How to begin teaching pup?
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Thread: How to begin teaching pup?

  1. #1
    Join Date
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    DefaultHow to begin teaching pup?

    Now that Abbey's home, I'm antsy to start teaching commands. She's 7wks 2 days. Is it a bit too early yet? I do know to keep sessions short and pleasant.

    One problem...she does not want to focus on me...at all. She just wants to play, so that's what we end up doing.

    Currently, for "sit", I physically push her bottom into a sit and then praise. Repeat.

    I'd prefer to teach using verbal praise rather than food rewards. So far, it seems to be working well with house-training. I just need some advice and suggestions on how to START the whole process of "training" with a new puppy. Thanks!




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  3. #2
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    DefaultRe: How to begin teaching pup?

    Sounds like you are doing it right. You can also praise when she's doing something on her own. If you see her laying down praise her "good down" etc. I've always used treats but I know it can be done without them as well. It's never to early to start but just be patient now and just do things here and there since their attention span is about a nano second. She's probably not going to focus on you her attnetion span just isn't there but you can make a game out of coming to you and giving her lots of praise and things like that. She will learn from them and they are still fun.

  4. #3
    Chester B. Dickens is offline Senior Member
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    DefaultRe: How to begin teaching pup?

    7 wks is very young. Her attn span is going to be 1/12th of a second. Keep training VERY short and VERY upbeat. It's enough for her at this age to get a grasp on her name and potty training.

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    Baloo317 is offline Senior Member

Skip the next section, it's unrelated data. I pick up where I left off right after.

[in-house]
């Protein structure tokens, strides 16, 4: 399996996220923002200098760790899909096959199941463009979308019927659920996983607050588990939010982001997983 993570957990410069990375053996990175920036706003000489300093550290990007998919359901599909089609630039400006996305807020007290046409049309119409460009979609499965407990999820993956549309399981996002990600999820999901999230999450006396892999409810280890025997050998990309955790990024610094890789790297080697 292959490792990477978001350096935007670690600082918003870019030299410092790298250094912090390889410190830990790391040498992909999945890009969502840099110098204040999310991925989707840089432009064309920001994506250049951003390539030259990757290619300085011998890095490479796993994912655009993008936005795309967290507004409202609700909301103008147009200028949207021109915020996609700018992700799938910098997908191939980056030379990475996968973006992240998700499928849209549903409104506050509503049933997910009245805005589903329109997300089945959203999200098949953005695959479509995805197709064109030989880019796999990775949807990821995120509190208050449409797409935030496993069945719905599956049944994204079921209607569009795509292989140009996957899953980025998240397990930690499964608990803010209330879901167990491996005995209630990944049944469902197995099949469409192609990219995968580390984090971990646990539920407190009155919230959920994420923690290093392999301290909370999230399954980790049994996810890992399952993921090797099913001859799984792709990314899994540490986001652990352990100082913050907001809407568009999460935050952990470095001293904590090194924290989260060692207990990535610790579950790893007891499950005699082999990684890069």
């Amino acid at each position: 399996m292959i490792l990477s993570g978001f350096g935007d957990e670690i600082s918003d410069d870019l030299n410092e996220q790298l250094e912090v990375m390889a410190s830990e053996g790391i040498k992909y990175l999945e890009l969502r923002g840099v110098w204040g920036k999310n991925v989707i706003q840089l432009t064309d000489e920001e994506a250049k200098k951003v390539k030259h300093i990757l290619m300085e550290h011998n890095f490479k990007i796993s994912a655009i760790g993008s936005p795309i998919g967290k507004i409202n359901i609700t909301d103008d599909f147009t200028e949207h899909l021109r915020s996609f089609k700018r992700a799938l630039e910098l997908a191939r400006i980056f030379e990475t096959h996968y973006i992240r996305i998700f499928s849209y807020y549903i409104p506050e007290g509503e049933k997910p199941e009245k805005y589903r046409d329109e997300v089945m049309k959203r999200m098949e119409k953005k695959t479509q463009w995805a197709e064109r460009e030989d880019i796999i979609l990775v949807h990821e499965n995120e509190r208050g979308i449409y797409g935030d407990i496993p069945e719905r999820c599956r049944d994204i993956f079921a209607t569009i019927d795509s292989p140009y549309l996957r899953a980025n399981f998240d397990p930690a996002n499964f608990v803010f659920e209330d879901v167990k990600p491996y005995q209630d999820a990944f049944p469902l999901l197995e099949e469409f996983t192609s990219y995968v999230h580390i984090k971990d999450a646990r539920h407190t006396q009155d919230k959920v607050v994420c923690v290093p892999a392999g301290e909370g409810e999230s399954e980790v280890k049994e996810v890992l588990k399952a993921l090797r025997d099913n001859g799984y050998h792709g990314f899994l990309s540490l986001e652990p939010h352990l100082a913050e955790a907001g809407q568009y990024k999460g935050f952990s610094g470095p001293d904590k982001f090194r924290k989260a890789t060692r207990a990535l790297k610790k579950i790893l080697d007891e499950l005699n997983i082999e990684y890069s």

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    DefaultRe: How to begin teaching pup?

    Quote Originally Posted by dweck
    7 wks is very young. Her attn span is going to be 1/12th of a second. Keep training VERY short and VERY upbeat. It's enough for her at this age to get a grasp on her name and potty training.
    Ditto. I remember the attention span well, it was almost comical. "Hey, a table leg!! Hey, the steps!! Hey, you moved!! Hey, my toy!!"

    I think name recognition is a good thing to start with, as many people neglect that step. Show her a treat, call her name, when she looks at you, she gets the treat. Soon you'll be able to call her name and she'll look at you, then she gets the treat.
    Kate
    Baloo - 5 year old black lab
    Peanut - 7 year old minpin
    Monster - 3-ish year old frenchie/jack, rescue
    We're Superdogs!


  7. #5
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    DefaultRe: How to begin teaching pup?

    I started my pup just this week. I am using the clicker method and it appears to be working. A great dvd to reference for this is Corally Burmaster's Puppy Kindergarten. You can find it on Dogwise.com.

    Good luck-

    Doug

  8. #6
    kaytris is offline Senior Member
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    DefaultRe: How to begin teaching pup?

    Even if you don't want to use lure/reward or food treats, you've got at least two, likely three ideal points for training through your day - mealtime! Put 1/2 or 1/3 of the scheduled ration in a bowl, show it to her, and raise it up slightly over her head. Wait. chances are good that she will either sit or lay down, and you can then praise and put the bowl down. Repeat for the remaining portions, and again for each meal.